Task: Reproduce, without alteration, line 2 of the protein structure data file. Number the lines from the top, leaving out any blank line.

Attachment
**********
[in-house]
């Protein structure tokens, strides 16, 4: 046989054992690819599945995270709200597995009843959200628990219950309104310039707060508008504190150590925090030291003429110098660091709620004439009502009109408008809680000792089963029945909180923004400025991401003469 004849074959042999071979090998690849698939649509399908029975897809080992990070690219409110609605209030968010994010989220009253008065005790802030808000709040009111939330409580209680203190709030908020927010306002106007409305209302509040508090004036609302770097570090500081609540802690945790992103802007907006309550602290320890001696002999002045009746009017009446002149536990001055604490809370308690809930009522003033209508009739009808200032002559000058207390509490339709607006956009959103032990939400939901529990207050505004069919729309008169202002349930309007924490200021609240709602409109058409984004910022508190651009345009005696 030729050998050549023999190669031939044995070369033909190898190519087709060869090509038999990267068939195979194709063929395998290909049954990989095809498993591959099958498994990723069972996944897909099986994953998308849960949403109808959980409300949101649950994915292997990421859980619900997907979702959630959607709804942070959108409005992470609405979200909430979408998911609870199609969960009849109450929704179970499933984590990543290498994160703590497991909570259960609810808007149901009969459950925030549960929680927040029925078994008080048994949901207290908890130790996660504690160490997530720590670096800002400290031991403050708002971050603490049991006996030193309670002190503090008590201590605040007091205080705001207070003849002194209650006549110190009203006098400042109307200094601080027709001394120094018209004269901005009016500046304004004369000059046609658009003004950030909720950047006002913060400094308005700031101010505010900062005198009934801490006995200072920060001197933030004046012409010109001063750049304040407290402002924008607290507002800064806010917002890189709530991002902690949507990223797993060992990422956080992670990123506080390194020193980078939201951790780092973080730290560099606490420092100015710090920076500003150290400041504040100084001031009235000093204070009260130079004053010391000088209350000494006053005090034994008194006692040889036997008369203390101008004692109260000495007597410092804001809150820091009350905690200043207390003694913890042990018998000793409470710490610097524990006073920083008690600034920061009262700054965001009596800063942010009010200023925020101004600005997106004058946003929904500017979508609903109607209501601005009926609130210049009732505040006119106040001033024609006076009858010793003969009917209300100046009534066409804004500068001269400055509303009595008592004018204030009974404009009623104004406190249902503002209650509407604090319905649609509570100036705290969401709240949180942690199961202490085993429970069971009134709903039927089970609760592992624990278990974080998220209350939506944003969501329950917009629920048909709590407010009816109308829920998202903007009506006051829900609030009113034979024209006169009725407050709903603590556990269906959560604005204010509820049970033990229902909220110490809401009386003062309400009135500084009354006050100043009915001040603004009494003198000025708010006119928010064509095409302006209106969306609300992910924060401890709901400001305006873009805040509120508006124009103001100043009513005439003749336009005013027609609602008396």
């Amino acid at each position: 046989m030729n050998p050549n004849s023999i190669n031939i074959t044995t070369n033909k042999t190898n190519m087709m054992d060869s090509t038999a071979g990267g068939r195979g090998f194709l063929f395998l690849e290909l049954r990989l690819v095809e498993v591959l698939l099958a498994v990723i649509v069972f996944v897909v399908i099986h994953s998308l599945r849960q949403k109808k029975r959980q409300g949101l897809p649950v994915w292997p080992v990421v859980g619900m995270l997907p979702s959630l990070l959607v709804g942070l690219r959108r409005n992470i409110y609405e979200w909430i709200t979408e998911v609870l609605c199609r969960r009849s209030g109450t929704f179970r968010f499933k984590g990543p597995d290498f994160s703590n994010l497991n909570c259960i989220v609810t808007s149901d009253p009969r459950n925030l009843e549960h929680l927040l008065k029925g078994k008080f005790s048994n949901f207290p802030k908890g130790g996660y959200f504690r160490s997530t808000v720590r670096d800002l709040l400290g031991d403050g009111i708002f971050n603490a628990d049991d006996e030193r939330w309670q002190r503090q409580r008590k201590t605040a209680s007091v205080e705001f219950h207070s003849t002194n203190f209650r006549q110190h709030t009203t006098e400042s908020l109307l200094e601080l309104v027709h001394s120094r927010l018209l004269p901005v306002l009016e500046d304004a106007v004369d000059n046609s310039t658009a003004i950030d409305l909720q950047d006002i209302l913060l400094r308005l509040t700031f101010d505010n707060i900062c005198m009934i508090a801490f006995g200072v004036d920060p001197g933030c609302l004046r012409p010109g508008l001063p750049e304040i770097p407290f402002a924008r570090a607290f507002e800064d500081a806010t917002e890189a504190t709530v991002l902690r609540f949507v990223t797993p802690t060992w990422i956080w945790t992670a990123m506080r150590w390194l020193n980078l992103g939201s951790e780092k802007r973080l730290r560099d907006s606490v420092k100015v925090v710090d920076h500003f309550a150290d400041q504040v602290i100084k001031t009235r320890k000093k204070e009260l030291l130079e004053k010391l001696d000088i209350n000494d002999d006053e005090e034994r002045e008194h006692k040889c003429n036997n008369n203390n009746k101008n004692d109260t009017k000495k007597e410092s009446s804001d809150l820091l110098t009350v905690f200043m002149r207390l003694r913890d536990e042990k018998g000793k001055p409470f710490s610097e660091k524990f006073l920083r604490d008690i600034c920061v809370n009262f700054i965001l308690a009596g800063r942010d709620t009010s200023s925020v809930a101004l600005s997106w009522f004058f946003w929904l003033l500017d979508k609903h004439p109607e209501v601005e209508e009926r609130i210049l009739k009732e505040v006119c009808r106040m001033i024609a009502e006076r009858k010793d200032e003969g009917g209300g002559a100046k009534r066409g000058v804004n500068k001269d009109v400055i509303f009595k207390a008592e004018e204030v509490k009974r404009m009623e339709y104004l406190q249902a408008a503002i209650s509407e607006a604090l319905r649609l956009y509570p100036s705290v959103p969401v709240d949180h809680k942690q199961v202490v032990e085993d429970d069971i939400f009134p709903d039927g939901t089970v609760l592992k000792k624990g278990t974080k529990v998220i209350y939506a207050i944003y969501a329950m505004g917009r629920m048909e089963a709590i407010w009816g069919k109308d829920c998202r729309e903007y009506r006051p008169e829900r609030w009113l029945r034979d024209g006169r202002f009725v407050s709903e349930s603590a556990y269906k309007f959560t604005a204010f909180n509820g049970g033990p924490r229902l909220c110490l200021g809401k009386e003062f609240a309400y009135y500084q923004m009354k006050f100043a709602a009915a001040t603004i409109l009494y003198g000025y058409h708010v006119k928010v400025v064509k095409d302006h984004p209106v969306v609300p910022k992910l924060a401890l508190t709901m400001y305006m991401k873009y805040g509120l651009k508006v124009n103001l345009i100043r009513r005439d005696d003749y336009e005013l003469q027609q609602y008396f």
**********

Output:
């Protein structure tokens, strides 16, 4: 046989054992690819599945995270709200597995009843959200628990219950309104310039707060508008504190150590925090030291003429110098660091709620004439009502009109408008809680000792089963029945909180923004400025991401003469 004849074959042999071979090998690849698939649509399908029975897809080992990070690219409110609605209030968010994010989220009253008065005790802030808000709040009111939330409580209680203190709030908020927010306002106007409305209302509040508090004036609302770097570090500081609540802690945790992103802007907006309550602290320890001696002999002045009746009017009446002149536990001055604490809370308690809930009522003033209508009739009808200032002559000058207390509490339709607006956009959103032990939400939901529990207050505004069919729309008169202002349930309007924490200021609240709602409109058409984004910022508190651009345009005696 030729050998050549023999190669031939044995070369033909190898190519087709060869090509038999990267068939195979194709063929395998290909049954990989095809498993591959099958498994990723069972996944897909099986994953998308849960949403109808959980409300949101649950994915292997990421859980619900997907979702959630959607709804942070959108409005992470609405979200909430979408998911609870199609969960009849109450929704179970499933984590990543290498994160703590497991909570259960609810808007149901009969459950925030549960929680927040029925078994008080048994949901207290908890130790996660504690160490997530720590670096800002400290031991403050708002971050603490049991006996030193309670002190503090008590201590605040007091205080705001207070003849002194209650006549110190009203006098400042109307200094601080027709001394120094018209004269901005009016500046304004004369000059046609658009003004950030909720950047006002913060400094308005700031101010505010900062005198009934801490006995200072920060001197933030004046012409010109001063750049304040407290402002924008607290507002800064806010917002890189709530991002902690949507990223797993060992990422956080992670990123506080390194020193980078939201951790780092973080730290560099606490420092100015710090920076500003150290400041504040100084001031009235000093204070009260130079004053010391000088209350000494006053005090034994008194006692040889036997008369203390101008004692109260000495007597410092804001809150820091009350905690200043207390003694913890042990018998000793409470710490610097524990006073920083008690600034920061009262700054965001009596800063942010009010200023925020101004600005997106004058946003929904500017979508609903109607209501601005009926609130210049009732505040006119106040001033024609006076009858010793003969009917209300100046009534066409804004500068001269400055509303009595008592004018204030009974404009009623104004406190249902503002209650509407604090319905649609509570100036705290969401709240949180942690199961202490085993429970069971009134709903039927089970609760592992624990278990974080998220209350939506944003969501329950917009629920048909709590407010009816109308829920998202903007009506006051829900609030009113034979024209006169009725407050709903603590556990269906959560604005204010509820049970033990229902909220110490809401009386003062309400009135500084009354006050100043009915001040603004009494003198000025708010006119928010064509095409302006209106969306609300992910924060401890709901400001305006873009805040509120508006124009103001100043009513005439003749336009005013027609609602008396």